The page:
The danger of Weils disease in flooded areas

Weils disease is among the world’s most common diseases that are able to  leap species from animals to human

This  infection emanates from a bacterium called Leptospira and is commonly transmitted to humans by allowing water that has been contaminated by some animal’s urine e.g. rats or cattle, (sadly rats are unaffected by it)  to  come in contact with cuts and grazes  in the skin. Other avenues of infection is via the eyes or by inhalation.

These bacteria  can be  found in fresh water, damp soil, vegetation, and mud. Flooding may spread the organism because, as water saturates the soil, leptospires pass directly into surface waters. The bacteria is unable to survive in salt water. Rat bites will not transmit this disease.

At risk groups include sewage workers, travellers farmers, veterinarians, abattoir workers, rodent control workers, and other occupations with animals and those in flooded areas

The disease was first identified  by Adolf Weil in 1886 who himself died in 1916 from what many believe was the disease named after him.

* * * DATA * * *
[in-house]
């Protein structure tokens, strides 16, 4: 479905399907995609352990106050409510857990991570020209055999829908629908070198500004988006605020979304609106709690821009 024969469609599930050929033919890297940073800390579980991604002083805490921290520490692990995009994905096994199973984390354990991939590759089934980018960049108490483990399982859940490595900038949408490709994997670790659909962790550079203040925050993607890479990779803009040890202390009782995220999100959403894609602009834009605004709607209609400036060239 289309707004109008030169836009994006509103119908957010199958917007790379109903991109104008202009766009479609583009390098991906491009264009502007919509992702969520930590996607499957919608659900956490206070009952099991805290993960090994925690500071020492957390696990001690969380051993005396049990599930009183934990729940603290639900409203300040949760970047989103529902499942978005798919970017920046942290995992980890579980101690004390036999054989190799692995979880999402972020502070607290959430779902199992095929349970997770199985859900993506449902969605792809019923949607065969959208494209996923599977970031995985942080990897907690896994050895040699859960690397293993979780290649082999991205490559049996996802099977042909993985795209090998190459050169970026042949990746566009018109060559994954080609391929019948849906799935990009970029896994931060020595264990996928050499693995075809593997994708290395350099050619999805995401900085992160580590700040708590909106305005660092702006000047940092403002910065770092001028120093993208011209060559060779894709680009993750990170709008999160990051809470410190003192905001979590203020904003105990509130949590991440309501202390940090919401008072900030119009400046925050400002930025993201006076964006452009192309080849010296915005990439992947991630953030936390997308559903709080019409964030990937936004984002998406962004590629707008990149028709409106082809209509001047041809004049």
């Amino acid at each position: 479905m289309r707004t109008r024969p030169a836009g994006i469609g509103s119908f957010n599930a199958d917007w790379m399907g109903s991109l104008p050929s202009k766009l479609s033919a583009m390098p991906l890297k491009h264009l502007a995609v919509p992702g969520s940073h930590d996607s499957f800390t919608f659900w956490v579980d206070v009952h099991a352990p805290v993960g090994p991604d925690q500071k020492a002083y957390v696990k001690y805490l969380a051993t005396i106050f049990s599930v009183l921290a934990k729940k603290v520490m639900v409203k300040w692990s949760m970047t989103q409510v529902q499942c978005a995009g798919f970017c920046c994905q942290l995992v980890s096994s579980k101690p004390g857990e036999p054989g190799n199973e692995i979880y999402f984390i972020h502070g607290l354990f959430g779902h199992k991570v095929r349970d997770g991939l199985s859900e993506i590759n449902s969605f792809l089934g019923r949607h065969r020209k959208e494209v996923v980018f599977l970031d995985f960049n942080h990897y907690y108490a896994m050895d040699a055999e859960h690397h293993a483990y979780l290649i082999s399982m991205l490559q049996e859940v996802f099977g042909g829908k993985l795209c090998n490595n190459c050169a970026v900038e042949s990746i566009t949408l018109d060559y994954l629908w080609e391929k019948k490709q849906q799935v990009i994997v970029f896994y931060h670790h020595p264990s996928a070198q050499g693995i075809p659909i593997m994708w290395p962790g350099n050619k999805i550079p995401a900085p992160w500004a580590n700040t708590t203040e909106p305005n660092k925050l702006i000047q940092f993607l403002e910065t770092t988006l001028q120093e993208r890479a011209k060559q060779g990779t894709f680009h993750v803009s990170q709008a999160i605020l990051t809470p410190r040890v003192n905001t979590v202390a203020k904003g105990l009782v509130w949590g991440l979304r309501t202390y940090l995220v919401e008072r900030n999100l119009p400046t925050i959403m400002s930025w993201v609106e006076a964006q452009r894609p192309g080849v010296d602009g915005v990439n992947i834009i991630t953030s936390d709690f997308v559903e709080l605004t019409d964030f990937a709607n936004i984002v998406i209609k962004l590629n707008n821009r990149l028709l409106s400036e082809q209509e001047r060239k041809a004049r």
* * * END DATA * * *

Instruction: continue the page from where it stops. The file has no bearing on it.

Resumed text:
Analysis of water samples can take up to 60 days and recently a microbiologist stated, ‘it will kill you before you know what killed you!’.

It is believed that Andy Holmes, who won two Olympic rowing gold medals with Steve Redgrave at the 1984 Los Angeles Olympics and the Seoul Olympics  in 1988 , contracted Weil’s disease from infected  river water and died in 2010

Symptoms are initially similar to influenza, including fever,  headache, muscle pains chills and even vomiting. It also sometimes may cause a rash. Further   symptoms can be similar to those of meningitis and in severe cases can cause the kidney or liver failure leading to death from  heart, organ or respiratory failure.

  • What can we do?
  • Ideally stay out of flood water
  • If not avoid getting wet
  • Wear waterproof clothing, wellington, waders, etc
  • Cover all breaks in skin, cuts, grazes with waterproof dressings
  • Avoid inhaling, aspiring water
  • Keep away from eyes; tear ducts.
  • Always shower thoroughly after flood contamination
  • Always wash hands following contact

Anyone surviving Weils disease are likely to be immune from further similar infections for approximately 10 years.

Allen J Wilson
Aquatic H&S Consultant


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